Scotland’s worst driver failed test 25 times


SCOTLAND’S WORST driver failed her test 25 times before being let loose on the road following her 26th attempt.

The female learner spent up to £1950 on 26 practical tests and took each one in the Anniesland test centre in Glasgow.

After four years of taking the 45-minute test, she eventually became a fully-licensed driver.

One woman took 26 attempts to gain a full licence

Her male counterpart, also from Glasgow, took a staggering 22 attempts to graduate from a provisional licence, at a cost of up to £1650.

The poor test record was revealed following a freedom of Information request to the Driving Standards Agency (DSA).

But other drivers struggled to get as far as their practical exam.

One man had to take his theory test 34 times before he passed.

The anonymous driver attempted the multiple choice test over a period of three years and spent a whopping £1054 on the tests overall before he eventually passed inGlasgow.

And his female equivalent had to take her theory test 31 times before she passed.

She also sat her test in Glasgow and took four years to move on to the practical exam.

But it wasn’t just car-drivers who buckled under pressure, as one light goods vehicle (LGV) driver attempted his theory test 16 times in one year before he passed in Edinburgh.

The driver had to shell out £800 on the theory test over the 12-month period.


While the worst motorcyclist on the road had to take his £31 theory test 15 times before he could move on to the two-part practical test for bikes.

The biker took three years to pass the test in Stornoway, while his female counterpart attempted the test seven times before she passed within a year inDunfermline.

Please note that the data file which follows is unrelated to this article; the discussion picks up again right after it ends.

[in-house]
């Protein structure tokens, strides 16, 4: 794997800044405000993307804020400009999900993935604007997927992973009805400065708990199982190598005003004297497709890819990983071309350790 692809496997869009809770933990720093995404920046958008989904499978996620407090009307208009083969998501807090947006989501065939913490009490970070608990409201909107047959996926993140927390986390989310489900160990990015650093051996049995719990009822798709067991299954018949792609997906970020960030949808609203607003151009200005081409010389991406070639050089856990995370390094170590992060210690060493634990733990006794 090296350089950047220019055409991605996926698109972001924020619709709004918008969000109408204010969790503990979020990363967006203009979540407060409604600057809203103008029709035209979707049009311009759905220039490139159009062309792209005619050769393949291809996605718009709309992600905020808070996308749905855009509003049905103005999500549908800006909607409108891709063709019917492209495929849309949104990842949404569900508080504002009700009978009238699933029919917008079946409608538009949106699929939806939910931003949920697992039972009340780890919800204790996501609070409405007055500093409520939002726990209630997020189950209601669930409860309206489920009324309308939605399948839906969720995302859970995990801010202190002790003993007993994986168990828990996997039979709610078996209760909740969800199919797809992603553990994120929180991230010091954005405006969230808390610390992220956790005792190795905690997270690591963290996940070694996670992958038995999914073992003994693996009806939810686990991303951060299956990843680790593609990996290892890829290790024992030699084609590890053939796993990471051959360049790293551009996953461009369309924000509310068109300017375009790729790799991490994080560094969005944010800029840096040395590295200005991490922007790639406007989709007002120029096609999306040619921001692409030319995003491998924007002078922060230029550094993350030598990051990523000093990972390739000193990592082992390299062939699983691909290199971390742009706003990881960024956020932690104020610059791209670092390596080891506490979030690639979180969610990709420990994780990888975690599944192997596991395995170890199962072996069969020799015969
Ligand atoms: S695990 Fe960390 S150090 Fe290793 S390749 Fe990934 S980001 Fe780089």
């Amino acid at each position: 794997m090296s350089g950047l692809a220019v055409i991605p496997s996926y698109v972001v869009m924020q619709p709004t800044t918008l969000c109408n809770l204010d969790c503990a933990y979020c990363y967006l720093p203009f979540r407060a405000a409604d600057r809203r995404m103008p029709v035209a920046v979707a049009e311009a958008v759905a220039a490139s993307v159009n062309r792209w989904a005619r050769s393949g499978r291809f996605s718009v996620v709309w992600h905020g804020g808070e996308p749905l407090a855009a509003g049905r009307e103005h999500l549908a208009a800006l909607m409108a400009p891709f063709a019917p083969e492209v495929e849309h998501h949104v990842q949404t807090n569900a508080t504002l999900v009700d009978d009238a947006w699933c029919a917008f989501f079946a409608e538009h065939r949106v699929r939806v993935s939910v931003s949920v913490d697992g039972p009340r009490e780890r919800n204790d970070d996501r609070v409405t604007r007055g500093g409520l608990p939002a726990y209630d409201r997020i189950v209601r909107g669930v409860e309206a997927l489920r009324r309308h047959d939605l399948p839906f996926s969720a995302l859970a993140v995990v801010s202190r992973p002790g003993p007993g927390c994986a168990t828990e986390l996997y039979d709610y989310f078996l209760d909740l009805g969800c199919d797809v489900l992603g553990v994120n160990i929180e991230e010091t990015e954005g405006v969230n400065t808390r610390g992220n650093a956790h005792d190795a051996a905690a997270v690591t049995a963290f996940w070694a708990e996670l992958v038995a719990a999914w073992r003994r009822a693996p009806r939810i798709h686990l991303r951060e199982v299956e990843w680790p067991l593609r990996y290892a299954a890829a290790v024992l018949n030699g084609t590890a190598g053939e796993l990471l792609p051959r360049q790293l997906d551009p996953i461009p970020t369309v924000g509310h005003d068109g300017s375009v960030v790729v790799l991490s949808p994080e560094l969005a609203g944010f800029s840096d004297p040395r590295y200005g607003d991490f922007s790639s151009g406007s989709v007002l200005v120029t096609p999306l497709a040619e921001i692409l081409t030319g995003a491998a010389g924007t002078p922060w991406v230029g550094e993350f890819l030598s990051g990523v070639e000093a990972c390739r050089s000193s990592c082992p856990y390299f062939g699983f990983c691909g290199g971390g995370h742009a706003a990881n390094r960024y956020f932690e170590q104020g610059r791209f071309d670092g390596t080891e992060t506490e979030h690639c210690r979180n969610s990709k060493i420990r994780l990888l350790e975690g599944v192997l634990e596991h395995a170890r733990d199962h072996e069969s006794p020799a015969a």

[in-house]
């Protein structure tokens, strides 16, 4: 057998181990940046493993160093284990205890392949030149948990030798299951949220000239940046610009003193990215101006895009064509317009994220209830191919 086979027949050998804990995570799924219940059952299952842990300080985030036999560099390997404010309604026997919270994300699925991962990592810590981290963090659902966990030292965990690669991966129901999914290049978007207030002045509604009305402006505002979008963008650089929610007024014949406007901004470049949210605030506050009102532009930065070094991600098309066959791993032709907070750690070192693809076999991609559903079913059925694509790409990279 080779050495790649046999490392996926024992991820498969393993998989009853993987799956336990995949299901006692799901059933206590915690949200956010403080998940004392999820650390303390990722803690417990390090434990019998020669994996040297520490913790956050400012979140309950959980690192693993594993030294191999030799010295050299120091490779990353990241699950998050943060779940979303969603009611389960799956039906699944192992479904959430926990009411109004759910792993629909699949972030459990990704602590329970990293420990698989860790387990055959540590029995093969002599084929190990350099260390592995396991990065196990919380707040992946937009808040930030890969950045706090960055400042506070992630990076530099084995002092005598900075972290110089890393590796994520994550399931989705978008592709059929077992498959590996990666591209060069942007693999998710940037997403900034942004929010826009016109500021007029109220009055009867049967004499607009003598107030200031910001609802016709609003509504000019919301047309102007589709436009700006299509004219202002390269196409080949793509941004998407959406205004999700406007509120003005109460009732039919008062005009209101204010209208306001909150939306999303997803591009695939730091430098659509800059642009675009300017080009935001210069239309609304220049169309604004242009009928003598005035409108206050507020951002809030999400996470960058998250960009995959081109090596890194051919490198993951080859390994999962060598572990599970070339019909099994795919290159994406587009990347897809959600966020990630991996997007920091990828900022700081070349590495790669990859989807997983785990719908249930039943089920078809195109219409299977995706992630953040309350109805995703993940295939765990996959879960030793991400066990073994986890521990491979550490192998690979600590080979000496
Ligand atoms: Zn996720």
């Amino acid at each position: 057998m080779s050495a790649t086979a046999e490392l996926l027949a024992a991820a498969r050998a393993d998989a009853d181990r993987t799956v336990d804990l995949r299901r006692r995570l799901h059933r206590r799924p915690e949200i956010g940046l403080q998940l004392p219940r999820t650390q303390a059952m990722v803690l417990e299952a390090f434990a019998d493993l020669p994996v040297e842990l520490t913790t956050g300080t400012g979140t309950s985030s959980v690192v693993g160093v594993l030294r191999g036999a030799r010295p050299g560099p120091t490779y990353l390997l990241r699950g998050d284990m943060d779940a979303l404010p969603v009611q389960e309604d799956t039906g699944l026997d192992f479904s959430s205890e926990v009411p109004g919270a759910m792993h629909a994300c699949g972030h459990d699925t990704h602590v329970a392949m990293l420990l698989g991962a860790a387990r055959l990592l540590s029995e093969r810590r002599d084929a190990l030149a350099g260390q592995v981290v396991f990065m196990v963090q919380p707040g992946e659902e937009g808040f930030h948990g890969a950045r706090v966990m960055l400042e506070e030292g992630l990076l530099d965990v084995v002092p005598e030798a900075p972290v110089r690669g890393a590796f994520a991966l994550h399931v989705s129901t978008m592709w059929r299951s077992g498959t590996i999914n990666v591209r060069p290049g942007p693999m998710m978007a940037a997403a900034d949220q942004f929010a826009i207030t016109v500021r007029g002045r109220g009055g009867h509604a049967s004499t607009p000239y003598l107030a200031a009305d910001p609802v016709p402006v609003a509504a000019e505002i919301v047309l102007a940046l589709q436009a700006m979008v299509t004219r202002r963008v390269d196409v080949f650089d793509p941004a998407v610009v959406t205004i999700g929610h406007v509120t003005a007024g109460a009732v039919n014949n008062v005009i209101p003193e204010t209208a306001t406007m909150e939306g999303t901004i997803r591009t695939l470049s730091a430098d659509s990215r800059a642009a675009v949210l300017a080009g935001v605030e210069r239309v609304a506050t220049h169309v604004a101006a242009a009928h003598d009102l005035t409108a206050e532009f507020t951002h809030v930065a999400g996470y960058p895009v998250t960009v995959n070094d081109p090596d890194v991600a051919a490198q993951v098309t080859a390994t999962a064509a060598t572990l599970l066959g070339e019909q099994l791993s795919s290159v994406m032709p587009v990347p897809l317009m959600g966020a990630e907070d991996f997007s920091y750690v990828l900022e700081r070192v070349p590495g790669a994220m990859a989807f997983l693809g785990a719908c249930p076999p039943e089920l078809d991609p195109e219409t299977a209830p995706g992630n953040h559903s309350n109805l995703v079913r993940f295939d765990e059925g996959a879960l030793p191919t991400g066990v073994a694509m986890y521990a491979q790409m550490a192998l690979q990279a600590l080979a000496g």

And more worryingly, one passenger-carrying-vehicle (PCV) test candidate had to take his theory test eight times inGlasgowbefore eventually passing.

The PCV driver, also known as a bus or coach driver, had to fork out £400 on his theory tests before he could take his practical part of the exam.

The driving theory test was first introduced in July 1996 and includes 50 multiple choice questions, of which 43 must be answered correctly.

The second part of the test, introduced in 2002, is called Hazard Perception and requires the driver to watch a clip and point out hazards on the road.

But today, a driving instructor blasted the most recent driving tests as “irrelevant.”

Jonathan Smith, manager of Drive Me Bananas driving school in Bonnyrigg, Midlothian, said that drivers would “need a PHD” to pass the test nowadays.

“The theory test is just a memory test. It’s not relevant to the road and it punishes people who aren’t academically minded and people who don’t have good memories.

“The way things are going, drivers will need a PHD to pass their test. I had a student who had failed her test 13 times before she came to me.


“She passed on her first test with me but the only reason she kept failing was because she was so nervous.

“The reason why so many people are failing will definitely come down to nerves. It’s not because they can’t drive or don’t know the rules of the road.

The driving school manager also said that drivers also have to spend too much money on passing their tests.

“Lorry drivers are spending more than £3000 on getting their license and it’s not right. It’s just another way for the Government to make money,” he said.

Andrew Howard, head of road safety with AA, said: “When you’ve got a statutory part of the test, it must be statutory. Should we have to raise the pass rate levels for those who are taking their test numerous times? It’s a very difficult policy decision to make.

“You must take into consideration that some people are phenomenally nervous in exam situations and that plays a big part in their performance.

“Knowing what to do in a situation is very different when you are actually there, because there is a lot of pressure involved.

“Unless we want the more academically inclined drivers to rule the road, we need to keep an eye on these tests.

“Fundamentally it is a driving test but a balance must be struck so that it does not become a test of academia.”


The news of test failures comes just as a learner driver was cleared last month of causing his girlfriend’s death in a crash two years ago.

Student Euan Tennant, 22, lost control of his sports car and crashed into another motor near Perth in 2010.

Tennant walked away from the wreckage but his girlfriend sustained head injuries and later died from her injuries.

The driver had denied causing her death by careless driving in Perth Sheriff Courtat the time, and walked free on March 21.